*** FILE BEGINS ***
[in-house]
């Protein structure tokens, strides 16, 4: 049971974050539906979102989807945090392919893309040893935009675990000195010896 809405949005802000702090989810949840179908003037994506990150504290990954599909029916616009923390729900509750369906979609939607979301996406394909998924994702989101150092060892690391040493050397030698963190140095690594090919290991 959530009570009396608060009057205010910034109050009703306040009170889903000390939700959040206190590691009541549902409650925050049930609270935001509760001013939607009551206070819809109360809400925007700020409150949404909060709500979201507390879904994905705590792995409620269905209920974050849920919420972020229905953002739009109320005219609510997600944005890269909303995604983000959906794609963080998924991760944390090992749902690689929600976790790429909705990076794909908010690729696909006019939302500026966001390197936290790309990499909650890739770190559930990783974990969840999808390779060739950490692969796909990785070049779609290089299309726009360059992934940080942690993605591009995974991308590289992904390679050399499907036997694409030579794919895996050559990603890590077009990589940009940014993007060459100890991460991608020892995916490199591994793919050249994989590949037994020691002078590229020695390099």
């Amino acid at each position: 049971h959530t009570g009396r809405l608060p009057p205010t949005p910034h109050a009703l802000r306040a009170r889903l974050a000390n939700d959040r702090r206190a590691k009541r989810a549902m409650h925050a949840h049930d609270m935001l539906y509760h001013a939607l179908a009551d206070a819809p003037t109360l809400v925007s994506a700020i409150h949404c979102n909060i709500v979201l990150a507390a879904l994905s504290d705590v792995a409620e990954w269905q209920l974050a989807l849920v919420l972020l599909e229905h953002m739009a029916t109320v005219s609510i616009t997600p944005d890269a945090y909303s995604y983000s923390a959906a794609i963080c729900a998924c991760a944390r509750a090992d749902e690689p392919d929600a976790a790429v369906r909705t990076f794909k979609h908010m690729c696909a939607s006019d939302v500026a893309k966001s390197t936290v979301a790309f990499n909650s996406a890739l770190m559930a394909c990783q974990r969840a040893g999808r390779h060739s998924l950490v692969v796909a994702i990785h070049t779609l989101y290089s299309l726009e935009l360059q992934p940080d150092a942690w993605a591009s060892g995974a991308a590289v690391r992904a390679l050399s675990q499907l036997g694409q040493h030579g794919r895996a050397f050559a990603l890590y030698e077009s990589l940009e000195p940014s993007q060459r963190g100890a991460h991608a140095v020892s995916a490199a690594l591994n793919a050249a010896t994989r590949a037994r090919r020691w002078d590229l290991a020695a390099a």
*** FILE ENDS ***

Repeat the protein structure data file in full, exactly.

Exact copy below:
[in-house]
């Protein structure tokens, strides 16, 4: 049971974050539906979102989807945090392919893309040893935009675990000195010896 809405949005802000702090989810949840179908003037994506990150504290990954599909029916616009923390729900509750369906979609939607979301996406394909998924994702989101150092060892690391040493050397030698963190140095690594090919290991 959530009570009396608060009057205010910034109050009703306040009170889903000390939700959040206190590691009541549902409650925050049930609270935001509760001013939607009551206070819809109360809400925007700020409150949404909060709500979201507390879904994905705590792995409620269905209920974050849920919420972020229905953002739009109320005219609510997600944005890269909303995604983000959906794609963080998924991760944390090992749902690689929600976790790429909705990076794909908010690729696909006019939302500026966001390197936290790309990499909650890739770190559930990783974990969840999808390779060739950490692969796909990785070049779609290089299309726009360059992934940080942690993605591009995974991308590289992904390679050399499907036997694409030579794919895996050559990603890590077009990589940009940014993007060459100890991460991608020892995916490199591994793919050249994989590949037994020691002078590229020695390099």
């Amino acid at each position: 049971h959530t009570g009396r809405l608060p009057p205010t949005p910034h109050a009703l802000r306040a009170r889903l974050a000390n939700d959040r702090r206190a590691k009541r989810a549902m409650h925050a949840h049930d609270m935001l539906y509760h001013a939607l179908a009551d206070a819809p003037t109360l809400v925007s994506a700020i409150h949404c979102n909060i709500v979201l990150a507390a879904l994905s504290d705590v792995a409620e990954w269905q209920l974050a989807l849920v919420l972020l599909e229905h953002m739009a029916t109320v005219s609510i616009t997600p944005d890269a945090y909303s995604y983000s923390a959906a794609i963080c729900a998924c991760a944390r509750a090992d749902e690689p392919d929600a976790a790429v369906r909705t990076f794909k979609h908010m690729c696909a939607s006019d939302v500026a893309k966001s390197t936290v979301a790309f990499n909650s996406a890739l770190m559930a394909c990783q974990r969840a040893g999808r390779h060739s998924l950490v692969v796909a994702i990785h070049t779609l989101y290089s299309l726009e935009l360059q992934p940080d150092a942690w993605a591009s060892g995974a991308a590289v690391r992904a390679l050399s675990q499907l036997g694409q040493h030579g794919r895996a050397f050559a990603l890590y030698e077009s990589l940009e000195p940014s993007q060459r963190g100890a991460h991608a140095v020892s995916a490199a690594l591994n793919a050249a010896t994989r590949a037994r090919r020691w002078d590229l290991a020695a390099a």